ANICO's old customer support process forced CSRs to wade through multiple claims systems, multiple provider systems and three-ring binders with paper reports. The average call handling times at the health claims call center was eight and a half minutes; many calls went on as long as half an hour.

Hoping to cut costs and improve customer satisfaction, the company launched a BPM initiative in 1999 using Pegasystems software. The first project focused on the company's health care call center, and the company has since replicated a core CRM process at call centers supporting two large marketing groups and a credit insurance group.

"When an independent agent or insurance customer calls in, the process taps into multiple back-end systems to bring all relevant customer information to a clipboard," says Gary Kirkham, vice president of planning and support. "We've developed anywhere from five to nine pathways [at each call center] that cover at least 85 percent of the calls. As the CSR steps through the process, business rules predict exactly what the customer is going to want to know, and we populate the appropriate information from the clipboard [to the screen]."

The processes are tied into customer status levels determined within the data warehouse, so when a top-selling independent agent calls in, process rules automatically route that call for priority handling by specialized CSRs.

Over the past three years, ANICO has focused on continual process improvement, eliminating bottlenecks, perfecting call pathways and integrating additional data and content. Performance has steadily improved, and it now takes an average of four minutes to handle the health claims calls that used to take twice as long. In one of the two marketing areas, the CRM process is credited with a 60 percent increase in business in its first year. Efficiencies across all four call centers have helped the company avoid hiring 20 to 30 additional CSRs to handle new business.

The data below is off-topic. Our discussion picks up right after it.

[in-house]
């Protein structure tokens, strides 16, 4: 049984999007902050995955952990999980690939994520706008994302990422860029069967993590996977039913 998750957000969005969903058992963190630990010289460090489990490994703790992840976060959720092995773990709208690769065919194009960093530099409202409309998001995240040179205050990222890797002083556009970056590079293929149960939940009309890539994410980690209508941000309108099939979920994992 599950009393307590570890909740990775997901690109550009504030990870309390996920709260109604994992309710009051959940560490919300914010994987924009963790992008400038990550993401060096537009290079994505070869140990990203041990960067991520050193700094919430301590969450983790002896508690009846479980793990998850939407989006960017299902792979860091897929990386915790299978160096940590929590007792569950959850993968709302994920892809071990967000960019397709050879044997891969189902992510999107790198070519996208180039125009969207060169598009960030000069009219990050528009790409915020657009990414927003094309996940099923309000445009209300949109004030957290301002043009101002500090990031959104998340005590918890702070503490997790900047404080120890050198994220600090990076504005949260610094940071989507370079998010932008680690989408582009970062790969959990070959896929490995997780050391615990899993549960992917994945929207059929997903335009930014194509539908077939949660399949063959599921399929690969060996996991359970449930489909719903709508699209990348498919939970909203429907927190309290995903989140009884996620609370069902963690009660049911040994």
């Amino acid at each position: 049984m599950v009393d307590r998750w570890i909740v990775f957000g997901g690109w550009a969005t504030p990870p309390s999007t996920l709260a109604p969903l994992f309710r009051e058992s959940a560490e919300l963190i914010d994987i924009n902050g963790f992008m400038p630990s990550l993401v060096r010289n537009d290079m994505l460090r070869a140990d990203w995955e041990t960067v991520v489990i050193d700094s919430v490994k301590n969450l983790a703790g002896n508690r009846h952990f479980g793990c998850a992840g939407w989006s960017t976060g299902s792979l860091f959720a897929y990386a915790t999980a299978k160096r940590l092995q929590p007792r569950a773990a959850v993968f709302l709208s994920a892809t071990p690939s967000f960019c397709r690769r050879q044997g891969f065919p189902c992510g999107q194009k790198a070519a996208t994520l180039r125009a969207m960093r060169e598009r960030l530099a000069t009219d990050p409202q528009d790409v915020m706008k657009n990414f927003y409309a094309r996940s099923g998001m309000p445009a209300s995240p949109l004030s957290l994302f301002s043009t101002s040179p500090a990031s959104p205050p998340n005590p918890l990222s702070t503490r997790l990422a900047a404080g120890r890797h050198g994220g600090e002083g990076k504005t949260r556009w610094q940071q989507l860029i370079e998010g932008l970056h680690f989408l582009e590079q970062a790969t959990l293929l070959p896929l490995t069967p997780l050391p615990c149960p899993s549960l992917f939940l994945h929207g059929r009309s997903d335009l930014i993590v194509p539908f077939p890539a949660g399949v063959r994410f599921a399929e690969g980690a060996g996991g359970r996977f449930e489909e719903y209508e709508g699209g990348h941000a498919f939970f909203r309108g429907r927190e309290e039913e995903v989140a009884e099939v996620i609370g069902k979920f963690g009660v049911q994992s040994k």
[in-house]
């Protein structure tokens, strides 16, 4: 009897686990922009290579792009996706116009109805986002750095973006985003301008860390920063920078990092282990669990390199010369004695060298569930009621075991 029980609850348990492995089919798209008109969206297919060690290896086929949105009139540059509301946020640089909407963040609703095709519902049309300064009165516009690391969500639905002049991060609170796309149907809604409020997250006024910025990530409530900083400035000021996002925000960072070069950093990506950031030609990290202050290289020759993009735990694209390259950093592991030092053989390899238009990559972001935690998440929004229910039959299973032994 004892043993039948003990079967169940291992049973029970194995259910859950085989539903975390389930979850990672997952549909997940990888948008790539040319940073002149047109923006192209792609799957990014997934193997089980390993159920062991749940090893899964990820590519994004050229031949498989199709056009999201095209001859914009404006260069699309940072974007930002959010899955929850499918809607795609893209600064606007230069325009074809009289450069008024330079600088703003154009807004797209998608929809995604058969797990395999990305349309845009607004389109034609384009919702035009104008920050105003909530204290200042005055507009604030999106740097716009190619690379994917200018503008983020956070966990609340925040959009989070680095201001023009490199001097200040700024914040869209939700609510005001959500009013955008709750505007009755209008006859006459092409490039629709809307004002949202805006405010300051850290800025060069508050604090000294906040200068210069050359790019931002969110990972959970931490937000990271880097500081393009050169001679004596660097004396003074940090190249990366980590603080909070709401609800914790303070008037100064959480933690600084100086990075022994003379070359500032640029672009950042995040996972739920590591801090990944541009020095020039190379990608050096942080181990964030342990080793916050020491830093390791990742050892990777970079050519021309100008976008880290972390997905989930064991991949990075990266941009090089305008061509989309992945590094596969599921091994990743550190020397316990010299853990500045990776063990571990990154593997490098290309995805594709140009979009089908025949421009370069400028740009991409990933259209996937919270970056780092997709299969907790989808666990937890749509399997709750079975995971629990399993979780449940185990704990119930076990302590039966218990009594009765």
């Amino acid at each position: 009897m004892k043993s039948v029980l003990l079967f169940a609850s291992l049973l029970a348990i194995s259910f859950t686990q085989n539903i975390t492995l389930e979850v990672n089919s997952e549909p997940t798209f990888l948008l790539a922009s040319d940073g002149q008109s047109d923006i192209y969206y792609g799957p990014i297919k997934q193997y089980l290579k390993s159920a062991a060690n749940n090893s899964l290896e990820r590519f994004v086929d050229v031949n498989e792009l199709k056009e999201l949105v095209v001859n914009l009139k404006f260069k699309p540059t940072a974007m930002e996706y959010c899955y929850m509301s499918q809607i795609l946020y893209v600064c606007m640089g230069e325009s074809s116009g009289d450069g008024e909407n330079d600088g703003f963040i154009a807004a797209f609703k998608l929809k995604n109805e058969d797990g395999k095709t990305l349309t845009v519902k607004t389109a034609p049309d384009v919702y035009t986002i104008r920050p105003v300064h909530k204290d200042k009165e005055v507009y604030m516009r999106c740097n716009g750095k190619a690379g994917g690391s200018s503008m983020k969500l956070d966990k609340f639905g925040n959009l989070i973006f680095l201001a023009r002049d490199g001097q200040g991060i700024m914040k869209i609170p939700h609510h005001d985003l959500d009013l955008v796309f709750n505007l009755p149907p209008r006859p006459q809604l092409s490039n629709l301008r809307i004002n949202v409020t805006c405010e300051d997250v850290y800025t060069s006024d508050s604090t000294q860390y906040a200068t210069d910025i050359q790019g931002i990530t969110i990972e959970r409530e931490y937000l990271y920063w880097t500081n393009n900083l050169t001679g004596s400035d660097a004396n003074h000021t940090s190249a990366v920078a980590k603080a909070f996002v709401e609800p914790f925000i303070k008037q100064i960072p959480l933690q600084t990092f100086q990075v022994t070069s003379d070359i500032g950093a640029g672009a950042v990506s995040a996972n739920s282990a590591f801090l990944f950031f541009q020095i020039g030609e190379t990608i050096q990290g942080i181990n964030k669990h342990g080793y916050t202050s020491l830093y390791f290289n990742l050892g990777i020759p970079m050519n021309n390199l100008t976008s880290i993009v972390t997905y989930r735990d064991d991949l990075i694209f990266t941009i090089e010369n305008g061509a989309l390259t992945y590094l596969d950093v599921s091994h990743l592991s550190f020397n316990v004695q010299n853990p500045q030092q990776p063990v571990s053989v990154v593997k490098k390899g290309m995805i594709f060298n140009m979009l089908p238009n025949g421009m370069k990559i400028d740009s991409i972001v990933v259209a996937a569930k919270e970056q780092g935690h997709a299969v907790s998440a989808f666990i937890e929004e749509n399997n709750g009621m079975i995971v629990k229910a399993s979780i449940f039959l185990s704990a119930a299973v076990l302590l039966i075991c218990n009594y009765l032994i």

Get Content Out of the Way

Human interaction with content is a given in CRM, but in most other processes, businesses are pushing to minimize people-to-people exchanges with system-to-system automation. This was the case at Hasbro, where BPM has automated supply chain processes that extend from the toy company's headquarters in Pawtucket, R.I., to suppliers in Asia and on to retailers including Wal-Mart and Target. Content is still a part of the process, but it's there for the exceptions rather than for every transaction made.

"Our SAP back end was spitting out hundreds of thousands of documents per year, and we were faxing and mailing hard copies to suppliers and freight forwarders," says David Adams, Hasbro's business integration manager. "At least 80 percent of our purchase orders could have been handled with a rubber stamp, but if we had 100 purchase orders, we had to physically look at 100 documents. We needed to relieve ourselves of all that paperwork and handle management by exception."